Two years ago this week, my little sister announced she was pregnant. I responded with Giuliani-like grace: “You’ve got to be joking—no way can you afford a baby. I mean, come on, you can barely afford your dog’s food.” Needless to say, this was not the joyful reaction my sister expected, and we didn’t speak for two months.
Apologies are all well and good, but even better was turning my guilt (did I really have to bring up dog food?) into action. As soon as my sister started speaking to me again, I became the most supportive aunt-to-be in the history of auntdom. I read pregnancy books. I helped her think up names. I even bought a Bugaboo stroller, just to make sure my nephew rode the mean streets of Hoboken in style. And now that he’s here, an absolutely gorgeous one-year old, I am, of course, the kid’s biggest fan.
It’s so easy to screw up your relationship with your family—an accidental insult, a skipped holiday—but luckily, it’s almost as easy to make things right. The river of love that connects most families runs deep: an honest apology and some heartfelt reparations, and soon enough that river is once again flowing smooth.
Stop battling the stepkid’s other parent over breakfasts, bedtimes, and everything in between. Come up with a job description that you, your partner, and the other parent agree on. This way, all the adults will know what is expected and not expected of you—and you will understand what your role and goals are vis a vis the child(ren). (The clearinghouse Stepfamily inFormation offers a good example.) In the beginning of the relationship, try not to be the sole party responsible for the kid for long periods of time. Finally, accept what you can’t change: If the custody battle was acrimonious, do not try to make anything better, and do your honest best not to take sides.
Start visiting a family member suffering from dementia This won’t be easy, but keep in mind that the visit will be harder on you than on your loved one, and that it can do no harm. Try to learn all you can about the disease so that you understand what your loved one is going through—the National Institute on Aging has some good information. During the visit, look for quiet, simple, repetitive activities to do together: fold the laundry, water the plants, or take a short walk together. Remember, the person might only be able to concentrate on one activity for twenty minutes or so, so stop if he or she becomes unsettled. And remember that even though your relative might not remember who you are, your kind attention and support will be an incredible comfort.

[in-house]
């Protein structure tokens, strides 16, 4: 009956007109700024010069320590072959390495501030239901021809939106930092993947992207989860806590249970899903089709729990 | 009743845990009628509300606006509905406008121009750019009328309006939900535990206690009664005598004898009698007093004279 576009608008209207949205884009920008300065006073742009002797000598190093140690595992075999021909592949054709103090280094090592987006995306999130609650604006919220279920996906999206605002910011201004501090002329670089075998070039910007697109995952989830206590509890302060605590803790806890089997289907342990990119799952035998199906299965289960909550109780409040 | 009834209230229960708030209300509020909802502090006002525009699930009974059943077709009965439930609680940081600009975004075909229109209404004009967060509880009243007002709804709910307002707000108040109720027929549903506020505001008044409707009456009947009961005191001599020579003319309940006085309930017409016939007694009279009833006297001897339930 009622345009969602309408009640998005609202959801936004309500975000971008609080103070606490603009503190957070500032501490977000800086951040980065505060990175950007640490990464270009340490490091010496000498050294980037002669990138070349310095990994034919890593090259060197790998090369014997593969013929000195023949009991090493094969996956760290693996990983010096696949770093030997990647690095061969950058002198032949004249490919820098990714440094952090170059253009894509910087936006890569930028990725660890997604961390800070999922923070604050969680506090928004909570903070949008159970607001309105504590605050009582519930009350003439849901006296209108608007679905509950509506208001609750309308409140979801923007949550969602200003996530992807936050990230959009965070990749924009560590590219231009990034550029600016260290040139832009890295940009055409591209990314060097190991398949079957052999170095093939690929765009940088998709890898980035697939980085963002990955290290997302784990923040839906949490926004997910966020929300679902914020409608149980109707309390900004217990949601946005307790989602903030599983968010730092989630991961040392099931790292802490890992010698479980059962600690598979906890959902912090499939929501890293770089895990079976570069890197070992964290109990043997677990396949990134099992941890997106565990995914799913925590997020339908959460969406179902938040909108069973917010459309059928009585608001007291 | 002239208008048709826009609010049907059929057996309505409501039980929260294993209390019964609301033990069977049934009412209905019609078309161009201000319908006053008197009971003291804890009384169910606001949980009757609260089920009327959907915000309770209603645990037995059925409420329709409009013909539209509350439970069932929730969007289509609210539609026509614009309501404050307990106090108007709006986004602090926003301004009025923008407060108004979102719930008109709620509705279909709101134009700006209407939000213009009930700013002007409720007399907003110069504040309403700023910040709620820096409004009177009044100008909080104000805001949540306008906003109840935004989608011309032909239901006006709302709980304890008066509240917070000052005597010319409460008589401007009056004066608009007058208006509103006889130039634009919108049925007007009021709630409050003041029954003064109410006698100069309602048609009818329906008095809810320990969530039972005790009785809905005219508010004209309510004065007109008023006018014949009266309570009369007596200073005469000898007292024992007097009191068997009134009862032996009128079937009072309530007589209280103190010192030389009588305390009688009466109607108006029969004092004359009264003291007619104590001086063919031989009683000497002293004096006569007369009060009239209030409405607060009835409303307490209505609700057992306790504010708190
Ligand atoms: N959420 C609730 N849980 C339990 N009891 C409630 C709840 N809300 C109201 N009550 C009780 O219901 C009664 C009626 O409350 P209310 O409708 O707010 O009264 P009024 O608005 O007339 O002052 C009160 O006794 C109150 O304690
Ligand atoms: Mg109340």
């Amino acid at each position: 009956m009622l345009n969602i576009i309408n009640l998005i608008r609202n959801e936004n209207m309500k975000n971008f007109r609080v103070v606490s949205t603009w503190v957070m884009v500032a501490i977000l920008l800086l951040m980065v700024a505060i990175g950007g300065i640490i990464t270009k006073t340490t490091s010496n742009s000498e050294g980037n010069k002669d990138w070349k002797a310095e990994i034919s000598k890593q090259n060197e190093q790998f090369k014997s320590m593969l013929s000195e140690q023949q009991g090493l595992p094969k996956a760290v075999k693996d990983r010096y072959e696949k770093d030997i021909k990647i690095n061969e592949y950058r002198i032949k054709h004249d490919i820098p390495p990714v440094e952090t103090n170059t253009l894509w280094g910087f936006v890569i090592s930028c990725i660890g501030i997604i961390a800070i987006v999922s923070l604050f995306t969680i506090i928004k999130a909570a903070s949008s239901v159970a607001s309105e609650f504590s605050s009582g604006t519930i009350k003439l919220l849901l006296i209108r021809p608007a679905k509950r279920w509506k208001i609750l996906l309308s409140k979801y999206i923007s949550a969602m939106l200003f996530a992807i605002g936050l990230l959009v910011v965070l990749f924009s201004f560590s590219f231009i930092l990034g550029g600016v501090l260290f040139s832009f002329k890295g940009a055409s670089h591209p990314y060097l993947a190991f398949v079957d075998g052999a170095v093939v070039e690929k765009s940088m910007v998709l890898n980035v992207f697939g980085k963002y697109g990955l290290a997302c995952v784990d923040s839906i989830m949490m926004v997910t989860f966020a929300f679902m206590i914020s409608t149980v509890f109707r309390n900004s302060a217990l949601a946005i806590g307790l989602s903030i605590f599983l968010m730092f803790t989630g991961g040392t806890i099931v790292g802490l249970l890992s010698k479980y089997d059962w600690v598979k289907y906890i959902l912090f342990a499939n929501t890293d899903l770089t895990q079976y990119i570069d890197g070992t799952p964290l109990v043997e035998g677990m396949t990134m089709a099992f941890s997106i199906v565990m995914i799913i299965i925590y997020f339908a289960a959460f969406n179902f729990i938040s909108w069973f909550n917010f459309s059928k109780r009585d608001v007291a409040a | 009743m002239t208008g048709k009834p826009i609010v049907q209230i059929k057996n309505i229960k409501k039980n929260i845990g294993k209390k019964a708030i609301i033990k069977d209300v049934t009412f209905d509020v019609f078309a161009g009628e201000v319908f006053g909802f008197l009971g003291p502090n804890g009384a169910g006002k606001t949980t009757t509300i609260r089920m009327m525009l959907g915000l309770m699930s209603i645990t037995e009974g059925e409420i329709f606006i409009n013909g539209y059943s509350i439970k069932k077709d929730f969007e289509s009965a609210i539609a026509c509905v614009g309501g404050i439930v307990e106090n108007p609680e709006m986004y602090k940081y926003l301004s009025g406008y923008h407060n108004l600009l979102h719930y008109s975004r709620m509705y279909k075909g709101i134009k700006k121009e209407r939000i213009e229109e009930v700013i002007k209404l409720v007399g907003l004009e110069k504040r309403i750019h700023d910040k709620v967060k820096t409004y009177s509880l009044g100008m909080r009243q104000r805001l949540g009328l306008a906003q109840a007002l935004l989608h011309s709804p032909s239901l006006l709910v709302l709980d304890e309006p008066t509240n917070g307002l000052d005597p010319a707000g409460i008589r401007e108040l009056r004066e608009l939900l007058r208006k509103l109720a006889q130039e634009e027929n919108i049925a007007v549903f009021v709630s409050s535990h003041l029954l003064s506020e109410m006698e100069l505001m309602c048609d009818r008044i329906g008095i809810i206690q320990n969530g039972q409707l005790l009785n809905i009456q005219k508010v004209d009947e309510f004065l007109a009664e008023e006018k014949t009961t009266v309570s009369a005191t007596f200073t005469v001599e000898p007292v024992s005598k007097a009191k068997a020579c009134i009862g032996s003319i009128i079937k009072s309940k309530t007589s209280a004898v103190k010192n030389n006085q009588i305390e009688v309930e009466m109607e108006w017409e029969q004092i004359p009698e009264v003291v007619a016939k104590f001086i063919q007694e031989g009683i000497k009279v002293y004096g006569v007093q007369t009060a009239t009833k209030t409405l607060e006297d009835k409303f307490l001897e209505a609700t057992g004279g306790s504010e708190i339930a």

Break up with your family—gently You’re a grown-up, even if you don’t always feel like one, so it’s time to stop schlepping to Scarsdale every Sunday for family day and start building your own social network. The simplest and most effective thing you can do to cut the cord is to turn off the phone. It’s easy to forget that the phone is an intrusion into your life — one that you are under no obligation to respond to. So, if your family calls every night at dinnertime, turn off the phone during dinner. (Those of us who still use landlines can benefit from a sophisticated call-screener.) Set limits on how often you will call them back. If you currently talk every day, cut down communication to twice a week. If your family gives you static about your sudden unavailability, just explain that you’ve been surprisingly busy. Soon, the more measured level of communication will become a habit—and begin filtering through the rest of your relationship with them.
Pay back your parents for paying off your Visa Even if you think you’re broke, you can afford twenty-five bucks a month; set up a monthly autopayment into your parents’ account immediately. Next, get a copy of The Complete Tightwad Gazette, which offers literally hundreds of tips for ways to start saving right now—not at your next raise, not when you finally make that big sale. As your income increases, increase repayment incrementally.
On the other hand, if your parents want to turn their loan into gift— but it’s important for your own self-esteem to pay them back— first, explain to them that it’s a sign of your respect for them that you repay them. If they refuse to take your money, give it to a cause that’s important to them (find a good non-profit here) and have the charity send them a letter notifying them of the gift.